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2021 Summer Exhibits

OPen May 1 - August 31

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Museum Hours:

(June-August)

Monday-Friday 10am-4pm

Saturday-Sunday 12pm-4pm

(September-May)

Monday-Saturday 12pm-4pm

Admission:

Adults $8

Seniors $5

Children (5-17) $5

Members get free admission

History: 

The Mead Building was constructed in 1909 under the direction of Dr. Leonard C. Mead. It was originally part of the women’s ward for the Dakota Hospital for the Insane, now named the Human Services Center.  It was a grand facility utilized until the 1980’s. 

In 2008 the Yankton County Historical Society voted in favor of saving and rehabilitating the building for use as a museum and education center. It opened to the public in December of 2018. 
 

The MCEC feature exhibits on local and region history, details

on those exhibits can be found in the Exhibitions tab.

 

We are located at 82 Mickelson Drive in Yankton, South Dakota and are open Monday - Saturday 10 am to 4 pm. 

Mission Statment:

The Yankton County Historical Society provides an authentic historical experience of the Yankton area from pre-Dakota Territory to modern day. 

 

Vision Statement:  Yankton County Historical Society will strive to enhance quality of life through cultural understanding.  

Calendar of Events

Our Story 

1936 to Present

In June, 1936 Yanktons first museum opened under the direction of the Daniel Newcomb Chapter of Daughters of the American Revolution. The Museum was located in the former Dakota Territorial Council Hall - which had been relocated in present-day Riverside Park.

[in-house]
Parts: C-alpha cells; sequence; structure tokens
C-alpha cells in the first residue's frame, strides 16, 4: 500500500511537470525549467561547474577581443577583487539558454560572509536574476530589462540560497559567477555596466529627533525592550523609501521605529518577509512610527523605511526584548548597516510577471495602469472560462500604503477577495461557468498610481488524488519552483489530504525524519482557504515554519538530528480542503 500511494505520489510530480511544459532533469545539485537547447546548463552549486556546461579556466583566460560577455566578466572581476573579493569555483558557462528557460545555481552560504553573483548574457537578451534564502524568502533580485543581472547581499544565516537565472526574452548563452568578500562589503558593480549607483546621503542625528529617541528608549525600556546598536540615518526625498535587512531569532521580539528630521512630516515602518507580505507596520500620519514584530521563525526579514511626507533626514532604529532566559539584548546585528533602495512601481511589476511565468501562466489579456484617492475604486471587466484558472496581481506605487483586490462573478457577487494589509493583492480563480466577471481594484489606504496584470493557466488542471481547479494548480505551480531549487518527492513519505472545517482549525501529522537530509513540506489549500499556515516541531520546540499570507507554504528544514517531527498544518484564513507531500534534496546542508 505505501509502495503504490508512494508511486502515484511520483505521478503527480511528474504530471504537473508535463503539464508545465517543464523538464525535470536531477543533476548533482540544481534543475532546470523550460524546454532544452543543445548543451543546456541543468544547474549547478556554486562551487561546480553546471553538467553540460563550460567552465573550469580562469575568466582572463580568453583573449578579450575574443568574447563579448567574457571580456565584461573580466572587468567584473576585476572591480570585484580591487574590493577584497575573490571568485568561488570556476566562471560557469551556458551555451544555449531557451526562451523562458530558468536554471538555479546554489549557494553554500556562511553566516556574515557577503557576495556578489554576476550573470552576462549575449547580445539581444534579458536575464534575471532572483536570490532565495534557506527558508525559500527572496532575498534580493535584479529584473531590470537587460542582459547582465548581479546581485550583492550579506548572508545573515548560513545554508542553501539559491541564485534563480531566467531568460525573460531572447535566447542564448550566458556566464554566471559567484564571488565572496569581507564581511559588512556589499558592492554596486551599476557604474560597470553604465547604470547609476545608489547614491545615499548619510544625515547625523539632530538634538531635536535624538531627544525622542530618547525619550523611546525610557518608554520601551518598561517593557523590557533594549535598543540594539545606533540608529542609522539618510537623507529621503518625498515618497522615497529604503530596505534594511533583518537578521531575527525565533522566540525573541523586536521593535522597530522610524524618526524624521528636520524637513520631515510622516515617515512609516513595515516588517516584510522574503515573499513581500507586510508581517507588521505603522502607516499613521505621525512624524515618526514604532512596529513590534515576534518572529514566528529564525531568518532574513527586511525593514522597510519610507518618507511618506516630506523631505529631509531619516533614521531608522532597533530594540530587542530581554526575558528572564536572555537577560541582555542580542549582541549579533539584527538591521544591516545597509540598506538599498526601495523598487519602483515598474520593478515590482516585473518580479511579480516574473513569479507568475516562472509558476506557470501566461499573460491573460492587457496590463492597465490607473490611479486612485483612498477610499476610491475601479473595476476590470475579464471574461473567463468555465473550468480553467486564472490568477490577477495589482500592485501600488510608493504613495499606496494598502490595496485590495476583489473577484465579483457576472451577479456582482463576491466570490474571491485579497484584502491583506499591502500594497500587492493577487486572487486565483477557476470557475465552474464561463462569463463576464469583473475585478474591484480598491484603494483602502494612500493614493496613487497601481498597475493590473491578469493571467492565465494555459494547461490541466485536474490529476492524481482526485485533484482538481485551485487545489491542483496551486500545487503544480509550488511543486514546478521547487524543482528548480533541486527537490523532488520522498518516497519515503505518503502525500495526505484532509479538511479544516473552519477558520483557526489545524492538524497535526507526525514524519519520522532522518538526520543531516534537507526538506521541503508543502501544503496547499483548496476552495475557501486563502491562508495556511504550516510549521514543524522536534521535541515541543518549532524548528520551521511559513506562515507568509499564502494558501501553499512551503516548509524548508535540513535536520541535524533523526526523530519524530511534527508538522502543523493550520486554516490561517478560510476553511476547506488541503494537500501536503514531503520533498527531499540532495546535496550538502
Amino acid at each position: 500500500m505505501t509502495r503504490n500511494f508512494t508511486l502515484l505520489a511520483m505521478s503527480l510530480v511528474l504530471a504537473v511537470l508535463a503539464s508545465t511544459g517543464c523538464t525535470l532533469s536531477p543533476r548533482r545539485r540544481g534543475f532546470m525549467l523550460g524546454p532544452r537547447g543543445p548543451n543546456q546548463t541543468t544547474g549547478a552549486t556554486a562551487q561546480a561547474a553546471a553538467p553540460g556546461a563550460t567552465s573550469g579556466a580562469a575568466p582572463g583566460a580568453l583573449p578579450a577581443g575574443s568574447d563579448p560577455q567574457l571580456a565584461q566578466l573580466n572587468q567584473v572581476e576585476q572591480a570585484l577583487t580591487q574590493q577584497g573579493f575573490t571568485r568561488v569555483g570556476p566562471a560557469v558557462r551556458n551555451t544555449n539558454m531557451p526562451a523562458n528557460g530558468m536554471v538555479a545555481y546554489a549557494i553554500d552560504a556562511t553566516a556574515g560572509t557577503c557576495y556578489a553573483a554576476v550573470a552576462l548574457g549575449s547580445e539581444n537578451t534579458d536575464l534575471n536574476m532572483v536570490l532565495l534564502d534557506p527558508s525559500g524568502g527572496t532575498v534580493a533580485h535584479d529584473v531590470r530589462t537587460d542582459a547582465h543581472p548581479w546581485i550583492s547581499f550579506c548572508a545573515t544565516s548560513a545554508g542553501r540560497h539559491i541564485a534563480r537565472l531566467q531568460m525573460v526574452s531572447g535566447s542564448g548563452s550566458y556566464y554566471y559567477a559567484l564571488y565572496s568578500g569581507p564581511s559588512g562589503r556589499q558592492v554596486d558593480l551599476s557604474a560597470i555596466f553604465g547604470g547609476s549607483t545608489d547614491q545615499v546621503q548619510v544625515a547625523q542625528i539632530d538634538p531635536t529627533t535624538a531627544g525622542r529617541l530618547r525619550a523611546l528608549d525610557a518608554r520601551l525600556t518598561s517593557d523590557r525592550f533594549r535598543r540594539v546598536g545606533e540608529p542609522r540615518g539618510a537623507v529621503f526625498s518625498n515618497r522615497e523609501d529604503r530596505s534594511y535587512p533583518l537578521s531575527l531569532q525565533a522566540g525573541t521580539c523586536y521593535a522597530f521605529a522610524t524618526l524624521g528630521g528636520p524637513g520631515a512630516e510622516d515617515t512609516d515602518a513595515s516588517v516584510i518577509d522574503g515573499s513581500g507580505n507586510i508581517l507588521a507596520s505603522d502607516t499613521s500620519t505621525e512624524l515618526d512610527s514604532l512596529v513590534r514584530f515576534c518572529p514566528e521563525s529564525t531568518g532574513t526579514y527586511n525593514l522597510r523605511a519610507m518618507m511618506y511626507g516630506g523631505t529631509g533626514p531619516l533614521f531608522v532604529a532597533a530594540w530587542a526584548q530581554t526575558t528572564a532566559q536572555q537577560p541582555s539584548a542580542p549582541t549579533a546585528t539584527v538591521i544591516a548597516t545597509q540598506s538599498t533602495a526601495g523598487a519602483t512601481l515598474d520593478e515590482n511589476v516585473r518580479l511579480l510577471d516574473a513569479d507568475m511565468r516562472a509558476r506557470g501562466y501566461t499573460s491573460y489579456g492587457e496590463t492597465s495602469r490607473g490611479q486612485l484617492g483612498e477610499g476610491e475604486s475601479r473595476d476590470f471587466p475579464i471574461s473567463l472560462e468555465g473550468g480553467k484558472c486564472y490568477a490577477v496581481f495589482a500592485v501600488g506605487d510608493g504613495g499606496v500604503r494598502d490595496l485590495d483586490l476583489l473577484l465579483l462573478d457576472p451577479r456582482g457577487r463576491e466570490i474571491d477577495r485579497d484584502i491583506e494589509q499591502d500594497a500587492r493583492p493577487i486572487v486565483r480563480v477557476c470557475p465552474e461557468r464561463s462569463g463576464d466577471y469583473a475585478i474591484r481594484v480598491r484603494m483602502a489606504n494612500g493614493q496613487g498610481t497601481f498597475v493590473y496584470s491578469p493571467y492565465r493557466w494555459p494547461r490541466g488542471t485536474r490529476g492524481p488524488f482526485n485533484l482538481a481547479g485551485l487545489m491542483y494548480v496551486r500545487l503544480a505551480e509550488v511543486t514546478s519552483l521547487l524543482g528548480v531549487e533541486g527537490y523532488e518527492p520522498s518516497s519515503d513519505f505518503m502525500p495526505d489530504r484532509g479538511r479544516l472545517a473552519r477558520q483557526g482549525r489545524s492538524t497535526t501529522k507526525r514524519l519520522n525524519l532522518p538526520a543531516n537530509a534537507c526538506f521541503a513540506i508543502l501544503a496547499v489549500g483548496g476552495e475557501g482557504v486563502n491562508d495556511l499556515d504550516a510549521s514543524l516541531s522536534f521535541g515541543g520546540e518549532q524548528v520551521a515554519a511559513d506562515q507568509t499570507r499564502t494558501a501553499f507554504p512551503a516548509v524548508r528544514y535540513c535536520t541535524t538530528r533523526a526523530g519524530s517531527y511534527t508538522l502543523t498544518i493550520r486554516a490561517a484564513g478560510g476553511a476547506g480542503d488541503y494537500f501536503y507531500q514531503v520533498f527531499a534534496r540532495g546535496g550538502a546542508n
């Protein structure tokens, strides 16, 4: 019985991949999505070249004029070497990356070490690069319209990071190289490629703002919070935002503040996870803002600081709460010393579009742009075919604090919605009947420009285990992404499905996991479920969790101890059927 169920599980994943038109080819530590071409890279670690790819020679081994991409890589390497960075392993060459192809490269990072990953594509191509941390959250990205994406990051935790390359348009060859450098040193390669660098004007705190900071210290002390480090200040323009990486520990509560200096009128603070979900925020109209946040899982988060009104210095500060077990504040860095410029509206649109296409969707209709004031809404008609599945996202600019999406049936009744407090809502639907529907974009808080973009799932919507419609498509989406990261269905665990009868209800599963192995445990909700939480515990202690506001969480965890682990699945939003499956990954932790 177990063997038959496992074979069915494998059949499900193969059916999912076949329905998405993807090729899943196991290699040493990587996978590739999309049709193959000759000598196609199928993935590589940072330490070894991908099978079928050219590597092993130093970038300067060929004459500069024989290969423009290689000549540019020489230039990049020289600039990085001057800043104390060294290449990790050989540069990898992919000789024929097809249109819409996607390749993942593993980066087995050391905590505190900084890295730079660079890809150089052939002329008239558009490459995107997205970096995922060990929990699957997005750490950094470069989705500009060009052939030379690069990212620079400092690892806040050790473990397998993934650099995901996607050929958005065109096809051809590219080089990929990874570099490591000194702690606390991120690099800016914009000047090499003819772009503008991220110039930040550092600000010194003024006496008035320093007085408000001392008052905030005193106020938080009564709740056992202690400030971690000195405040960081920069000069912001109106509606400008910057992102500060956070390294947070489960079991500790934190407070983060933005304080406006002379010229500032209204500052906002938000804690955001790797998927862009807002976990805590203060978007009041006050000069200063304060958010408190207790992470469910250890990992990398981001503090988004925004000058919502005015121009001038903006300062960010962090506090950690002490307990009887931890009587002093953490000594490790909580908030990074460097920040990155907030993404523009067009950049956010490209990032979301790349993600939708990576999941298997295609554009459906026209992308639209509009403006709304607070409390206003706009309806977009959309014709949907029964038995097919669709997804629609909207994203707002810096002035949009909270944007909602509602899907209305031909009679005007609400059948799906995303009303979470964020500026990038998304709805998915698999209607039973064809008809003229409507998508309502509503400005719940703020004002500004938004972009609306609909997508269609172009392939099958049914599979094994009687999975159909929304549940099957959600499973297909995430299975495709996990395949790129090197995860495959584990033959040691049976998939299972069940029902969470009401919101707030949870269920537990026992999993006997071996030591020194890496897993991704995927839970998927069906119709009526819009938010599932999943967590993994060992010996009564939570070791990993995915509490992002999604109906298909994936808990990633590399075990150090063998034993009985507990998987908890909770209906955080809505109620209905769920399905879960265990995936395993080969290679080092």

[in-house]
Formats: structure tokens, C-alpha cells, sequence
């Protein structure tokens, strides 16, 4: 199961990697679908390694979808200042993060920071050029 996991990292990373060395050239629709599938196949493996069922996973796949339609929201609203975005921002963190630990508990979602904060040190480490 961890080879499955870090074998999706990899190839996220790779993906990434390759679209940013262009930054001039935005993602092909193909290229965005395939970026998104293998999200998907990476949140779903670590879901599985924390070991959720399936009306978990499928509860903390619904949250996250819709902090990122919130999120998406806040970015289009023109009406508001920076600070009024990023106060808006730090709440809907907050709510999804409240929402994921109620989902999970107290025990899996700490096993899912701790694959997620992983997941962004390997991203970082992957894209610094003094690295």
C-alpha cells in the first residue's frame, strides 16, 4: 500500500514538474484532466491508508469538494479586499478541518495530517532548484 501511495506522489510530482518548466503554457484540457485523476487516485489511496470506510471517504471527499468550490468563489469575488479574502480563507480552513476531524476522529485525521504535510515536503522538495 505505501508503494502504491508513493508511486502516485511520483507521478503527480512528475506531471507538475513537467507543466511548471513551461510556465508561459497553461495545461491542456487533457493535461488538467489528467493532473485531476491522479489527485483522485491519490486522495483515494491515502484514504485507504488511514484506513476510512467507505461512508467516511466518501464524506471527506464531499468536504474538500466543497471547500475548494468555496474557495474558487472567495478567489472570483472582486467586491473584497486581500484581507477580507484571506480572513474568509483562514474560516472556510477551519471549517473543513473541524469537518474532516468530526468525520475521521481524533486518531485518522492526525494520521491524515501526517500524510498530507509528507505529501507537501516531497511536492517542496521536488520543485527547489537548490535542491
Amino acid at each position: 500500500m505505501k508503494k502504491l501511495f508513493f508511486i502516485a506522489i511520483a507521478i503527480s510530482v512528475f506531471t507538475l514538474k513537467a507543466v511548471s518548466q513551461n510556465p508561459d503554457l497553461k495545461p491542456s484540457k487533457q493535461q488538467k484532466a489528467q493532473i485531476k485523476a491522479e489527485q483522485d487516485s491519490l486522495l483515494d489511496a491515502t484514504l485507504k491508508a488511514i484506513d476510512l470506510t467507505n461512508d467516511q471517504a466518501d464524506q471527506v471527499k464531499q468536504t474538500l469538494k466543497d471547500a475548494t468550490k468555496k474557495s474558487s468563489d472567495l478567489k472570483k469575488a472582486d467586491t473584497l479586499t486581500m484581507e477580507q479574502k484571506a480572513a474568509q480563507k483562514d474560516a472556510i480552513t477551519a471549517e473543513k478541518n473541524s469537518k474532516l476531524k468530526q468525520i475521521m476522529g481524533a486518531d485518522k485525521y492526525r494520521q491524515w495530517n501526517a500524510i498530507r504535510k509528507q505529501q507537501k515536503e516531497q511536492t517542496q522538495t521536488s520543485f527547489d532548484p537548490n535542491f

1936

In 1953, the hall and museum were moved to West Side Park.

In 1961 the Yankton County Historical Society was officially formed and took over care of the Museum.


The 1971 a new and larger building was built next to the old council building. For more than 30 years the Museum has called this building home. The former Dakota Territorial Council building remained as extra exhibit space, and many additional outside buildings have been added, including the Gunderson Rural School House, Hovden Cabin and the Burlington Northern Caboose. 

Artifact of The month

Wreath made with human hair? This week’s #tuesdaystreasure is just that! This hair wreath made by Mrs. Clark West (sister of Mrs. A.L. Van Osdel). During the Victorian Era (1837-1901), hair wreaths were a common practice. Hair was woven around thin wire and formed into delicate designs of flowers, floral sprigs, and leaves. Wooden or glass beads and buttons were included in the final product. Most commonly the wreath was shaped into a horseshoe, as a symbol of luck. Many were made from the hair of a deceased loved one as an
honor or remembrance.

 

1971

2018

2012, the YCHS Board of Directors accepted the task of saving a building located on the north edge of Yankton that was part of the former Dakota Hospital for the Insane campus.

 

The Mead Building has been a multi-year, multi-million dollar venture that reopened in 2018 as the Mead Cultural Education Center (MCEC). The MCEC is home to the Yankton County Historical Society, Dakota Territorial Museum, and the future home of the Yankton College Alumni offices. Our new location is 82 Mickelson Drive in Yankton South Dakota.

And even though we are open, the task of restoring the Mead building is not complete! The first two floors have completed exhibits (see those in the exhibition tab) and traveling exhibits space. The basement, third floor, and east wing are still in the construction phase. We are also fundraising for Heritage Park and planning to move all our historic buildings in 2021.